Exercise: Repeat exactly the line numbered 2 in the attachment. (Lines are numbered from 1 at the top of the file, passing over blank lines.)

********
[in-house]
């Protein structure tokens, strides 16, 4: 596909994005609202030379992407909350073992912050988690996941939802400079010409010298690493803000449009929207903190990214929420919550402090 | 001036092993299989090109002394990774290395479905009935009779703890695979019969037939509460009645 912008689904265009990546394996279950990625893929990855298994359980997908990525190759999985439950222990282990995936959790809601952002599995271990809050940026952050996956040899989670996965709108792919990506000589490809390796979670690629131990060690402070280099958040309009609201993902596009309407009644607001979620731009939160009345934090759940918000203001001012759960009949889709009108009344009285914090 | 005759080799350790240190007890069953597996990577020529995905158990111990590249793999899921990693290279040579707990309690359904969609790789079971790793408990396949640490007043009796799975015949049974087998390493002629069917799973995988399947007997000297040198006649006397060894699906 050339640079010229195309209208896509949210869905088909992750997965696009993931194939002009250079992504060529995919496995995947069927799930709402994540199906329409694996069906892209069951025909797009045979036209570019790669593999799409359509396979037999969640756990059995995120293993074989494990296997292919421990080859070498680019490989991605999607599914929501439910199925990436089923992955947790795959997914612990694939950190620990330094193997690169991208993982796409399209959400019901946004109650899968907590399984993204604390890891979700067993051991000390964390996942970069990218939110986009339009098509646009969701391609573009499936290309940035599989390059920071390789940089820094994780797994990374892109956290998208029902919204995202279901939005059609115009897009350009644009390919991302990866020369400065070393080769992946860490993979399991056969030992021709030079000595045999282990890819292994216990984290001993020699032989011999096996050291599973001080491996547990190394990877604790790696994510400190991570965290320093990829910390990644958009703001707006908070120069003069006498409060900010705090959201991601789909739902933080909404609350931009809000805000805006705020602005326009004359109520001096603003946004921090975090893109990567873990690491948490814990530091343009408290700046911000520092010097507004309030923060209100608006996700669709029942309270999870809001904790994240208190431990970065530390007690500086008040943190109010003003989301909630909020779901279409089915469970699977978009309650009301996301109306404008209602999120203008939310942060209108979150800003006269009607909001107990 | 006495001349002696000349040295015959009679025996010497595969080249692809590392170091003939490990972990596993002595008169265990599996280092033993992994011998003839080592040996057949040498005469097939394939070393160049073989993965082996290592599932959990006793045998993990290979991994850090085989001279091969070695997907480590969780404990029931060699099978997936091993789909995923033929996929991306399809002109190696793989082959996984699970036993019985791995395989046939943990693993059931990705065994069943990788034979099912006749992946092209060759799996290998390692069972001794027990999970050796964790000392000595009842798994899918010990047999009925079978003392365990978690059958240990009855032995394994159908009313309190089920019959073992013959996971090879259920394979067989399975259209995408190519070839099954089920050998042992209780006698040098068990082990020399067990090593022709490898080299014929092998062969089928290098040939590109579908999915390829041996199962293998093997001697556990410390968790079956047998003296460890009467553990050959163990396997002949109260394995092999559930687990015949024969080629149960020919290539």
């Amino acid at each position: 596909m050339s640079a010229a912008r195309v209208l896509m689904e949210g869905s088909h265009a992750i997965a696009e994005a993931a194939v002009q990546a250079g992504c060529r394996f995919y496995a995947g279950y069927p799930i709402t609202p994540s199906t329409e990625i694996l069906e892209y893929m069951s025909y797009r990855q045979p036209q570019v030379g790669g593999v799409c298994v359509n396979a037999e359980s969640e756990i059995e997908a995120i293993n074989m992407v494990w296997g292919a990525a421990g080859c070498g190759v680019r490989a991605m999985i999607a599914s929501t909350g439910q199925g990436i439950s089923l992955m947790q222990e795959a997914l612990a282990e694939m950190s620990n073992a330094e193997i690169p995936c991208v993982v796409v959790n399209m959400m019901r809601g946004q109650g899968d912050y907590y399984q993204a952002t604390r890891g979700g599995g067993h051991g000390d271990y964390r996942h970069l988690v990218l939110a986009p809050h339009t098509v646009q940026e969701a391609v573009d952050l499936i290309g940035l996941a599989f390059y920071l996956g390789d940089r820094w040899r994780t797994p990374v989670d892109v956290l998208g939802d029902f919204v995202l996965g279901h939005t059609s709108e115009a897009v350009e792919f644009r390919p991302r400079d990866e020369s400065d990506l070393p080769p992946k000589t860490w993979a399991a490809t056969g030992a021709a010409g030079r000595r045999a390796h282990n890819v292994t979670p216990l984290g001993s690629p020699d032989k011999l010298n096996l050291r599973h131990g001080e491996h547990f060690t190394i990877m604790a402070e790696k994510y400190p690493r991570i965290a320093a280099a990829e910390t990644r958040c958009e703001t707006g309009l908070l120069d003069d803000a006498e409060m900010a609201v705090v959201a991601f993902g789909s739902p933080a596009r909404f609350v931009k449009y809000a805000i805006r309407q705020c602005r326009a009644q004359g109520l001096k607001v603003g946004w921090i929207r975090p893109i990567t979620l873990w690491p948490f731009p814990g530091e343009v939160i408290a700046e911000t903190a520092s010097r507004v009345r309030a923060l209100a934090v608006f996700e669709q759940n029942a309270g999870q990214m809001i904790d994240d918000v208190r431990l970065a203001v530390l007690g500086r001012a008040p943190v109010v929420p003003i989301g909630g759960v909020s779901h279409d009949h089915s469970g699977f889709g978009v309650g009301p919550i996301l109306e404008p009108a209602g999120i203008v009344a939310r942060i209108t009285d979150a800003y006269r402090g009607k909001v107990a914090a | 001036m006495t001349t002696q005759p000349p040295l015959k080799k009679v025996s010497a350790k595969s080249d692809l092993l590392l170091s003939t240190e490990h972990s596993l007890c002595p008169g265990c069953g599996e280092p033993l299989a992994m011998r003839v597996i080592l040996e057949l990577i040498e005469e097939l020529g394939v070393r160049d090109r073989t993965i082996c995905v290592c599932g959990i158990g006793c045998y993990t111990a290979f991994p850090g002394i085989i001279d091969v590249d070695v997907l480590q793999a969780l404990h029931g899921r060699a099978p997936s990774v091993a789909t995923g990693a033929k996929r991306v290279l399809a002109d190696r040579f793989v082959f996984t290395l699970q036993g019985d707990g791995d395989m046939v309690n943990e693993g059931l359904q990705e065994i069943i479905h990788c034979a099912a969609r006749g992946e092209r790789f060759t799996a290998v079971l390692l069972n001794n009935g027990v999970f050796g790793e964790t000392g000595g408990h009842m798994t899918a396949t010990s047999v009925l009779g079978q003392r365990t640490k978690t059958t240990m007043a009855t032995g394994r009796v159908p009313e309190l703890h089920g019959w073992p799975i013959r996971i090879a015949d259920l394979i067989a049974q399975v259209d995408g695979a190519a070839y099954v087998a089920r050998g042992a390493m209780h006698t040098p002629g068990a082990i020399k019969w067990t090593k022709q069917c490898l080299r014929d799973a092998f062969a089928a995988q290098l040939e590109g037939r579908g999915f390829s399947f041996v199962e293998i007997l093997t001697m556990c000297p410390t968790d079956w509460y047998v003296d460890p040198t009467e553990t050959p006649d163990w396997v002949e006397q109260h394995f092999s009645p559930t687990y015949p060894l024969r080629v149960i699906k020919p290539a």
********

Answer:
């Protein structure tokens, strides 16, 4: 596909994005609202030379992407909350073992912050988690996941939802400079010409010298690493803000449009929207903190990214929420919550402090 | 001036092993299989090109002394990774290395479905009935009779703890695979019969037939509460009645 912008689904265009990546394996279950990625893929990855298994359980997908990525190759999985439950222990282990995936959790809601952002599995271990809050940026952050996956040899989670996965709108792919990506000589490809390796979670690629131990060690402070280099958040309009609201993902596009309407009644607001979620731009939160009345934090759940918000203001001012759960009949889709009108009344009285914090 | 005759080799350790240190007890069953597996990577020529995905158990111990590249793999899921990693290279040579707990309690359904969609790789079971790793408990396949640490007043009796799975015949049974087998390493002629069917799973995988399947007997000297040198006649006397060894699906 050339640079010229195309209208896509949210869905088909992750997965696009993931194939002009250079992504060529995919496995995947069927799930709402994540199906329409694996069906892209069951025909797009045979036209570019790669593999799409359509396979037999969640756990059995995120293993074989494990296997292919421990080859070498680019490989991605999607599914929501439910199925990436089923992955947790795959997914612990694939950190620990330094193997690169991208993982796409399209959400019901946004109650899968907590399984993204604390890891979700067993051991000390964390996942970069990218939110986009339009098509646009969701391609573009499936290309940035599989390059920071390789940089820094994780797994990374892109956290998208029902919204995202279901939005059609115009897009350009644009390919991302990866020369400065070393080769992946860490993979399991056969030992021709030079000595045999282990890819292994216990984290001993020699032989011999096996050291599973001080491996547990190394990877604790790696994510400190991570965290320093990829910390990644958009703001707006908070120069003069006498409060900010705090959201991601789909739902933080909404609350931009809000805000805006705020602005326009004359109520001096603003946004921090975090893109990567873990690491948490814990530091343009408290700046911000520092010097507004309030923060209100608006996700669709029942309270999870809001904790994240208190431990970065530390007690500086008040943190109010003003989301909630909020779901279409089915469970699977978009309650009301996301109306404008209602999120203008939310942060209108979150800003006269009607909001107990 | 006495001349002696000349040295015959009679025996010497595969080249692809590392170091003939490990972990596993002595008169265990599996280092033993992994011998003839080592040996057949040498005469097939394939070393160049073989993965082996290592599932959990006793045998993990290979991994850090085989001279091969070695997907480590969780404990029931060699099978997936091993789909995923033929996929991306399809002109190696793989082959996984699970036993019985791995395989046939943990693993059931990705065994069943990788034979099912006749992946092209060759799996290998390692069972001794027990999970050796964790000392000595009842798994899918010990047999009925079978003392365990978690059958240990009855032995394994159908009313309190089920019959073992013959996971090879259920394979067989399975259209995408190519070839099954089920050998042992209780006698040098068990082990020399067990090593022709490898080299014929092998062969089928290098040939590109579908999915390829041996199962293998093997001697556990410390968790079956047998003296460890009467553990050959163990396997002949109260394995092999559930687990015949024969080629149960020919290539």